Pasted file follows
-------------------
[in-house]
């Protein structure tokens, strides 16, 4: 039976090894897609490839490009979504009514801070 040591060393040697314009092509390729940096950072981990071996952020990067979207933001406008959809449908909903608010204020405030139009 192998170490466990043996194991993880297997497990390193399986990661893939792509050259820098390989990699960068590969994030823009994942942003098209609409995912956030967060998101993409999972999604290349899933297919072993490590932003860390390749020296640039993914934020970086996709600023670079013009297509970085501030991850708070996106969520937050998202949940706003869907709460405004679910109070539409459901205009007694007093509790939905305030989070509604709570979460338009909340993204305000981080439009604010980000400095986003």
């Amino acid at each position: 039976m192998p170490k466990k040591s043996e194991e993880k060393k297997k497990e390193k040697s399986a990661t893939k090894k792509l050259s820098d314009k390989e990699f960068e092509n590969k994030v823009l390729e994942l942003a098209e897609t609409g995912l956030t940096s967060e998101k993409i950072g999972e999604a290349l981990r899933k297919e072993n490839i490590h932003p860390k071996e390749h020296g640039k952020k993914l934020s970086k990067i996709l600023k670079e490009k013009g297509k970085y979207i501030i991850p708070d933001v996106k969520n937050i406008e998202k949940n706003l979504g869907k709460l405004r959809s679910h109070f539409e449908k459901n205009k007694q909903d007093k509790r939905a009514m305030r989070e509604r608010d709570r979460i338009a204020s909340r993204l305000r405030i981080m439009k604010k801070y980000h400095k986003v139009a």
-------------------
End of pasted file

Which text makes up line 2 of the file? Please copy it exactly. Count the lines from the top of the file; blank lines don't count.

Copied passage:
């Protein structure tokens, strides 16, 4: 039976090894897609490839490009979504009514801070 040591060393040697314009092509390729940096950072981990071996952020990067979207933001406008959809449908909903608010204020405030139009 192998170490466990043996194991993880297997497990390193399986990661893939792509050259820098390989990699960068590969994030823009994942942003098209609409995912956030967060998101993409999972999604290349899933297919072993490590932003860390390749020296640039993914934020970086996709600023670079013009297509970085501030991850708070996106969520937050998202949940706003869907709460405004679910109070539409459901205009007694007093509790939905305030989070509604709570979460338009909340993204305000981080439009604010980000400095986003």